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The Vault at PfaffsAn Archive of Art and Literature by the Bohemians of Antebellum New York
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Got also at the latter a letter for an apocry-
phal  Mr Robert Butler Gunn,  from Geneva,
from Mrs Church.   My first letter never reached 
her, the second was received on her return to Florence
from a two months visit to Rome and Naples.
She left Italy sooner than she had intended in con-
sequence of the war, was in Florence during the
 revolution, which looked like a festival,  and is
now resident in a locality familiar to her, her father
(when U. S consul, I suppose)  having lived there.
Thinks of deferring her return till next spring.  A
lady s letter, friendly, rather elaborately expressed,
with few details in it.   Greetings desired to the
16th street folks which I shan t hurry myself to
convey to their destination, as Mrs Pot is accustomed
to inquire  whether I have heard from Mrs Church ?
with an air of placid knowingness peculiarly offen-
sive.   Like all low women she can t suppose the 
possibility of intimacy or correspondence between the
sexes without warmth of interestedness.   The
cackling old washerwoman of a Mrs Bradbury actually
left tattle of this business behind her among the folks
of the new dynasty!                         Cahill came
in the evening, staying till 10 or later.   Out of luck;
the weeklies retain but don t print his writings,
Florence don t bring out his farce, won t buy it out
and out for $30.   He is therefore out of spirits,
but it don t develop fresh endeavor.   He does little
Page
Title:Thomas Butler Gunn Diaries, Volume Eleven: page fifty-eight
Description:Describes a letter received from Mrs. Church.
Date:1859-07-16
Subject:Bradbury, Mrs. (boarder); Cahill, Frank; Church, Mrs. (Andreotti); Florence; Gunn, Thomas Butler; Potter, Mrs.; Women
Coverage (City/State):[New York, New York]
Coverage (Street):16th Street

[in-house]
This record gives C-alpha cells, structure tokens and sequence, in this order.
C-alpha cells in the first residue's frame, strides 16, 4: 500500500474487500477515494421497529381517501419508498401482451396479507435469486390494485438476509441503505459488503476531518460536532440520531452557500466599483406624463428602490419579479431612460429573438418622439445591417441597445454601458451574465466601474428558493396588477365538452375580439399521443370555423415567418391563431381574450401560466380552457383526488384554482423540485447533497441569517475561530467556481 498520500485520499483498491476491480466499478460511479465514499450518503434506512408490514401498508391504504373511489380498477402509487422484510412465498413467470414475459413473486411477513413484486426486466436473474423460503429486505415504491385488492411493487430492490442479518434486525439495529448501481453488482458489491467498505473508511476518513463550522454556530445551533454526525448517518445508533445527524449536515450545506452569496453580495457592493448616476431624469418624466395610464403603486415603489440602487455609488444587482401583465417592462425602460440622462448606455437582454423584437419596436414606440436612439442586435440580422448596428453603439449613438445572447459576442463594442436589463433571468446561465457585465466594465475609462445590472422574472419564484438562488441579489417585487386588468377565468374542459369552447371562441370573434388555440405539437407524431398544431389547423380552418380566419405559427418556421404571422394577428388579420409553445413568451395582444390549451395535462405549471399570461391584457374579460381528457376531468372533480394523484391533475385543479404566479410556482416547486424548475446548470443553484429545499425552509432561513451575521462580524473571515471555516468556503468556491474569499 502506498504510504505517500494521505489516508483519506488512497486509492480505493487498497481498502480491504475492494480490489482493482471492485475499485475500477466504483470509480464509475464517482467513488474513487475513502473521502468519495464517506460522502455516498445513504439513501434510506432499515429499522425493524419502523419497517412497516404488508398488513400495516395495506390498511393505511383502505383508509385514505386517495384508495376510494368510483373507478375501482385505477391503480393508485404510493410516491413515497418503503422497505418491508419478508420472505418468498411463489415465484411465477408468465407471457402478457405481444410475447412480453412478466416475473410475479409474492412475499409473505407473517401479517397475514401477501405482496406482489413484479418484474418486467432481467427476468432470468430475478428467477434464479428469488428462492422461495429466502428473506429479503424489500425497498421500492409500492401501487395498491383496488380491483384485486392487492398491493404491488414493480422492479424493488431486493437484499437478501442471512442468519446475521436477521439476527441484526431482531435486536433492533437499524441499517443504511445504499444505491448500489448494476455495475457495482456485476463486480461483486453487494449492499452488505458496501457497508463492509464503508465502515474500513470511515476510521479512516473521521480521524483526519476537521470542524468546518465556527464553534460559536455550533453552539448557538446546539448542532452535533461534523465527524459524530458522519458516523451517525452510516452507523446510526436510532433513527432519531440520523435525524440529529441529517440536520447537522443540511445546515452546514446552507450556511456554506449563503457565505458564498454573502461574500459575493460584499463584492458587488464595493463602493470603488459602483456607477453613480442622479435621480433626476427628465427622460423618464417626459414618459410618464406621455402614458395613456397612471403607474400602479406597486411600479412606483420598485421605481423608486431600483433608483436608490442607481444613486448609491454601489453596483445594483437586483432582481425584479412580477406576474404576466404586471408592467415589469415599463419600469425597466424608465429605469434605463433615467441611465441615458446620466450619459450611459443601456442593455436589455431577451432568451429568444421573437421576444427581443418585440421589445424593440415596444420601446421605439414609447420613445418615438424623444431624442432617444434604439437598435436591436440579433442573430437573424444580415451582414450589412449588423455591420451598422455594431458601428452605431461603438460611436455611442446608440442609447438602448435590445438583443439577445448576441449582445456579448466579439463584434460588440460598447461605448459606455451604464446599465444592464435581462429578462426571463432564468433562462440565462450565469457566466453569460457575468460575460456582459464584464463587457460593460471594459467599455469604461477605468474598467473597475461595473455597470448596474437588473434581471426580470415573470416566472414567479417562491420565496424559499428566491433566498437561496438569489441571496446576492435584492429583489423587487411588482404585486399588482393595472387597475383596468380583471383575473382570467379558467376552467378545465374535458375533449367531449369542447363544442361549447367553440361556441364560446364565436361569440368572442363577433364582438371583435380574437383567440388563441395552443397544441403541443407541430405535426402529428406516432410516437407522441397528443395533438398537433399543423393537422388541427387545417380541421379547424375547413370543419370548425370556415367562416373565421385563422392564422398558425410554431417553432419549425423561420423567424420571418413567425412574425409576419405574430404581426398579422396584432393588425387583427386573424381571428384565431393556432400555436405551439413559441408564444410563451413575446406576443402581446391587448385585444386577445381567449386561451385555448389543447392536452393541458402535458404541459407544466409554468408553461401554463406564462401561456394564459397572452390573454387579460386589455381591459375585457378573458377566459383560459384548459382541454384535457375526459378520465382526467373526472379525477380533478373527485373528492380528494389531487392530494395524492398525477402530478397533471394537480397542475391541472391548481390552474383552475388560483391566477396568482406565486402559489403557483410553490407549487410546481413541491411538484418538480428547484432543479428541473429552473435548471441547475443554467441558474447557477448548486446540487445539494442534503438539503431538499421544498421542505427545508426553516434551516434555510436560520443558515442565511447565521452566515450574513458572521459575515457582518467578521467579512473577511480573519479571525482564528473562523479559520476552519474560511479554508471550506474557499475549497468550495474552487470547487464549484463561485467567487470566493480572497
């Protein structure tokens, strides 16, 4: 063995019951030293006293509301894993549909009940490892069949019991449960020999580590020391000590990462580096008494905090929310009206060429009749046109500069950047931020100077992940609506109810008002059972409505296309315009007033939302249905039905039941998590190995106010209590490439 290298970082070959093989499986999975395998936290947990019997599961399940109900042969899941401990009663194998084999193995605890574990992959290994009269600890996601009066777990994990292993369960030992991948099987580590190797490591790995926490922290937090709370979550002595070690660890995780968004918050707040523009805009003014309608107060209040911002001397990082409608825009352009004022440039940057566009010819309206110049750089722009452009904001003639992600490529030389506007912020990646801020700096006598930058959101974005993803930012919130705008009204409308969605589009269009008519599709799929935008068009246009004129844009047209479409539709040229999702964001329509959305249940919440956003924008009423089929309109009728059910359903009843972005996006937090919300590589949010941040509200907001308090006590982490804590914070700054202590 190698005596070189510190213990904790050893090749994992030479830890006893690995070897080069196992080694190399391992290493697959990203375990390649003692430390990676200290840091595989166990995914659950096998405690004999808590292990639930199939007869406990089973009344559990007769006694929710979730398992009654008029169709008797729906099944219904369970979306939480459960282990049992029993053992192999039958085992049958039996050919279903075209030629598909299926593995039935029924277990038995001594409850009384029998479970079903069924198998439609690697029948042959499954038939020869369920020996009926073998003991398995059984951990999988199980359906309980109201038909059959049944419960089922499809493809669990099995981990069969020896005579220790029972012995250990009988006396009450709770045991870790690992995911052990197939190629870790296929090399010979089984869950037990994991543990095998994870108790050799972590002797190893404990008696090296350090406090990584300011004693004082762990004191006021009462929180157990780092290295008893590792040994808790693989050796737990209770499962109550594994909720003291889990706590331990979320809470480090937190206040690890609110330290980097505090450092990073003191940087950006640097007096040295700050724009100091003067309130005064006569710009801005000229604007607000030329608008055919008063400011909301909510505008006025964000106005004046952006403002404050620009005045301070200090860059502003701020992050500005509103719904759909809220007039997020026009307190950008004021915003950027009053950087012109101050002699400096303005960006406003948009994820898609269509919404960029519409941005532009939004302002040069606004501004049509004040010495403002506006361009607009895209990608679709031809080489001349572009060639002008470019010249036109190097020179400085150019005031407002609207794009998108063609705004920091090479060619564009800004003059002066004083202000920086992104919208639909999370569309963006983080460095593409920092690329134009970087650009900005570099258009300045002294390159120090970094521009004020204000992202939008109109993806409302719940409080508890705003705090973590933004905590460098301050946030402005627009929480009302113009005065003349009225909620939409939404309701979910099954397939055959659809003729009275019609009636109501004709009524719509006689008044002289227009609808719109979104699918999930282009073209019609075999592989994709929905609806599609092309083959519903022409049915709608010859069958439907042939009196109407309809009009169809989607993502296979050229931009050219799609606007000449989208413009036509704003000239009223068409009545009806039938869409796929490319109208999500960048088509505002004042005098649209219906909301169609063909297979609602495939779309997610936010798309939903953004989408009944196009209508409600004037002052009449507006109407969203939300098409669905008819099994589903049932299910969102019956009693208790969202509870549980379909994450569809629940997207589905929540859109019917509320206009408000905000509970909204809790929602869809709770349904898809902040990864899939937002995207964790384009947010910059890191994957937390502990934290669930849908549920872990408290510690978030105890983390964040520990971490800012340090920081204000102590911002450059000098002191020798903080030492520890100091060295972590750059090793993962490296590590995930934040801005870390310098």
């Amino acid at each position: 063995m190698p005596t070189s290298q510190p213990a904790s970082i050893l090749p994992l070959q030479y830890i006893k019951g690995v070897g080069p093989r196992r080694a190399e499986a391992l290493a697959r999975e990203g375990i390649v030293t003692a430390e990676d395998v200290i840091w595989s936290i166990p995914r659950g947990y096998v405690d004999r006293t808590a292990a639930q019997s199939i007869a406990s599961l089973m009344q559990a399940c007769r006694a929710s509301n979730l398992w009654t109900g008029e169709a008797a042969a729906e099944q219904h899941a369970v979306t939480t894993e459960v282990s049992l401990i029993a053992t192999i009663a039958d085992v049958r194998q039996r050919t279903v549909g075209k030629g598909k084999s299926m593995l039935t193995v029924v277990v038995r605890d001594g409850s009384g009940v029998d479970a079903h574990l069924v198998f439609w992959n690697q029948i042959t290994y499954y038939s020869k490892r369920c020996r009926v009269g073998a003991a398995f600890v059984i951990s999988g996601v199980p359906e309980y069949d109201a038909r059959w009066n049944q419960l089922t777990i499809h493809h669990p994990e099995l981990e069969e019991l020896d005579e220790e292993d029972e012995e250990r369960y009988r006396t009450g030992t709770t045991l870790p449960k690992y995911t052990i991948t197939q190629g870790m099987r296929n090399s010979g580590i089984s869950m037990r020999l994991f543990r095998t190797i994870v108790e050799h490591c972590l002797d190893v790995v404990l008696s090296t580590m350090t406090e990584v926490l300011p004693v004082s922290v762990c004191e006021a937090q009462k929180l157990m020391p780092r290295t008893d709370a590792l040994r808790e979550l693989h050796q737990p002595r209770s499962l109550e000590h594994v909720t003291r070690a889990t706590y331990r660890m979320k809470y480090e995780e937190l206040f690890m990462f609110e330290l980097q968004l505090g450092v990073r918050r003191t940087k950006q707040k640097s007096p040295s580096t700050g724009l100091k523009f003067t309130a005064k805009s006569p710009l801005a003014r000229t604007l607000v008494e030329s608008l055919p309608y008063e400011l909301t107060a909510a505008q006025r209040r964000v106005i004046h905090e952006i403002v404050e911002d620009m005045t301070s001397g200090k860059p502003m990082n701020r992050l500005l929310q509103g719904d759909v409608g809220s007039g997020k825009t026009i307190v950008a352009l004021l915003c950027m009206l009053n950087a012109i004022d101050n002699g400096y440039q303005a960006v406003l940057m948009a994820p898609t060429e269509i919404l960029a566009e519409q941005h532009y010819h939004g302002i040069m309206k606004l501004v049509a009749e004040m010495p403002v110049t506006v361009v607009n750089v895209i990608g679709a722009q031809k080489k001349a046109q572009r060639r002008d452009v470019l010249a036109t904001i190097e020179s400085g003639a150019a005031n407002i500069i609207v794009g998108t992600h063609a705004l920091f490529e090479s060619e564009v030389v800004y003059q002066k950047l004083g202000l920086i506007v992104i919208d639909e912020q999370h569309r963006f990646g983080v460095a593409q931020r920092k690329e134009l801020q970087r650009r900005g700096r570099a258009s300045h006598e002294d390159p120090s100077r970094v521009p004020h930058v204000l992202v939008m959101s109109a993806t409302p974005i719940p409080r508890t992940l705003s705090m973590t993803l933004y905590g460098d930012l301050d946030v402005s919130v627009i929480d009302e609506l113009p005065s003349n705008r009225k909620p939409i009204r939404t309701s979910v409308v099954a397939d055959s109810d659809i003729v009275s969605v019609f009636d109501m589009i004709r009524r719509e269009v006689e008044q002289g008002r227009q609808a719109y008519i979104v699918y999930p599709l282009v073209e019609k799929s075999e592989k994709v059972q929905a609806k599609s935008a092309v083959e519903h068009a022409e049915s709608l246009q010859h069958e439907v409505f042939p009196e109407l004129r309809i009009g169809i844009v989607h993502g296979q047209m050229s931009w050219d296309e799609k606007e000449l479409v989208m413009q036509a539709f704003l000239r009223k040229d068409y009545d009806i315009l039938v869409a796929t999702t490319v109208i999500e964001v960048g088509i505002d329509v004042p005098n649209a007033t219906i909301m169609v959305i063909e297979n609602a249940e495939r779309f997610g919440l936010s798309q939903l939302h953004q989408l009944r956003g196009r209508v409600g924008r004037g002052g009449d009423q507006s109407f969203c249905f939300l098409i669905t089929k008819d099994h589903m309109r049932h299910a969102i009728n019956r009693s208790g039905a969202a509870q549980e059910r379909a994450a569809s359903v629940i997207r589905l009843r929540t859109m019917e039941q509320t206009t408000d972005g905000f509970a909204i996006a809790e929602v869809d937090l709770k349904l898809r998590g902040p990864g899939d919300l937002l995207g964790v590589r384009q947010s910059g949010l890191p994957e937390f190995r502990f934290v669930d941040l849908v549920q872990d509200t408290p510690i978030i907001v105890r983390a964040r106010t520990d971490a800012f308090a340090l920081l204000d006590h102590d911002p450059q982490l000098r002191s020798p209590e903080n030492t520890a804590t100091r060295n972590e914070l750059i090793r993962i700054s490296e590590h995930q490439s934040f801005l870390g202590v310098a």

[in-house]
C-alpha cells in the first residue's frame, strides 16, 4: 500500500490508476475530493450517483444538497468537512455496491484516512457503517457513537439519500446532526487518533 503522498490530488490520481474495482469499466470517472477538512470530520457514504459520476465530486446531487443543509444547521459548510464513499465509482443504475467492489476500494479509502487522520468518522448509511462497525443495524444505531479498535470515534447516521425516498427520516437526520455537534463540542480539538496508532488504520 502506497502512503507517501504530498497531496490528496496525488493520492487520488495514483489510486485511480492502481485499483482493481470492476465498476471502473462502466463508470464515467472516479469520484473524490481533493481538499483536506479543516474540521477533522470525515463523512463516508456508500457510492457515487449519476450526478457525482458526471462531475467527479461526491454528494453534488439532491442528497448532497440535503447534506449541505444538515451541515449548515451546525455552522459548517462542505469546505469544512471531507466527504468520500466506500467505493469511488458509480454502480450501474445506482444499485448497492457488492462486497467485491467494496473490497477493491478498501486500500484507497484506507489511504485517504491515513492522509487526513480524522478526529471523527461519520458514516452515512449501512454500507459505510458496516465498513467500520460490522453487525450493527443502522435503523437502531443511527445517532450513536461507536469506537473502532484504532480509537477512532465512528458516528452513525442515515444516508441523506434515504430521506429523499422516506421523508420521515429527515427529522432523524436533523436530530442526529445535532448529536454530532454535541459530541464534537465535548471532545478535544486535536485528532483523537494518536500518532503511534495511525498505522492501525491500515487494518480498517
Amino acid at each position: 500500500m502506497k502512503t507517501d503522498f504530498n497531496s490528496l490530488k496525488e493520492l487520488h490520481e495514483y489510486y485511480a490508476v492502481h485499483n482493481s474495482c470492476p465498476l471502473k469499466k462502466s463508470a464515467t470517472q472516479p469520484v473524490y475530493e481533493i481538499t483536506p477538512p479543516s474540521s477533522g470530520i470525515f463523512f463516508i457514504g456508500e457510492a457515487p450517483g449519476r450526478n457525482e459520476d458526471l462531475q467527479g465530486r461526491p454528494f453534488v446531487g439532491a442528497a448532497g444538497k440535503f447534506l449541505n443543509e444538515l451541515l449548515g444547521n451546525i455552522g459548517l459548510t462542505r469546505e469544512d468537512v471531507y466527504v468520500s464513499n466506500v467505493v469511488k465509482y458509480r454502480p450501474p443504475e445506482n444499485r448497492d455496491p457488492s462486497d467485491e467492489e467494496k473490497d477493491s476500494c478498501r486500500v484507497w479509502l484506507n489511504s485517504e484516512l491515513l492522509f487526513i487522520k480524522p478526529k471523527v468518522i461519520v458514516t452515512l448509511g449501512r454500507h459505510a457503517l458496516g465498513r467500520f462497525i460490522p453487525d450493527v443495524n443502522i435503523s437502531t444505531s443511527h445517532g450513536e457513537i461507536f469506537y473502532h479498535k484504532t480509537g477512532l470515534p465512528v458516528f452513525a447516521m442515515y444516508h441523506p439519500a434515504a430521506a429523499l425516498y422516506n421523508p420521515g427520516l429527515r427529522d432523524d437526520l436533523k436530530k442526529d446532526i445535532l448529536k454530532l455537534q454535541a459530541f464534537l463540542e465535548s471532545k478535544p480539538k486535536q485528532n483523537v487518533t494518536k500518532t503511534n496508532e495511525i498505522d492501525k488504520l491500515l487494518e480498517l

Scan Date:2011-01-31

 

Volume
Title:Thomas Butler Gunn Diaries, Volume Eleven
Description:Includes descriptions of boarding house living at 132 Bleecker Street, his freelance writing and drawing work, the antics of New York literary Bohemians, Fanny Fern and James Parton's marriage, visits to the Edwards family, a Fourth of July excursion with the Edwards family and other friends, letters from Frank Cahill and Bob Gun's mistresses, Jesse Haney's proposal of marriage to Sally Edwards and rejection, Charles Damoreau's return from Boston to live in New York, and attending the Edwards family's 1859 Christmas party.
Subject:Boardinghouses; Bohemians; Christmas; Gunn, Thomas Butler; Marriage; Publishers and publishing; Women
Coverage (City/State):New York, New York
Note:Thomas Butler Gunn was born February 15, 1826, in Banbury, England, and came to New York in 1849. During the Civil War he worked as a correspondent for the New York Tribune and the New York Evening Post. He returned to England in 1863, and died in Birmingham in April 1903. The collection includes twenty-one volumes of his diaries, including newspaper clippings, letters, photographs, sketches, and various other items inserted by Gunn. Diary entries date from July 7, 1849, to April 7, 1863, and include his experiences with the New York publishing and literary world, his descriptions of boarding houses, his travels throughout the United States, and his experiences traveling with the Federal army as a Civil War correspondent.
Publisher:Missouri History Museum
Rights:Copyright 2011 Missouri History Museum.
Source:Page images, transcriptions, and metadata of the Thomas Butler Gunn diaries have been provided by the Missouri History Museum.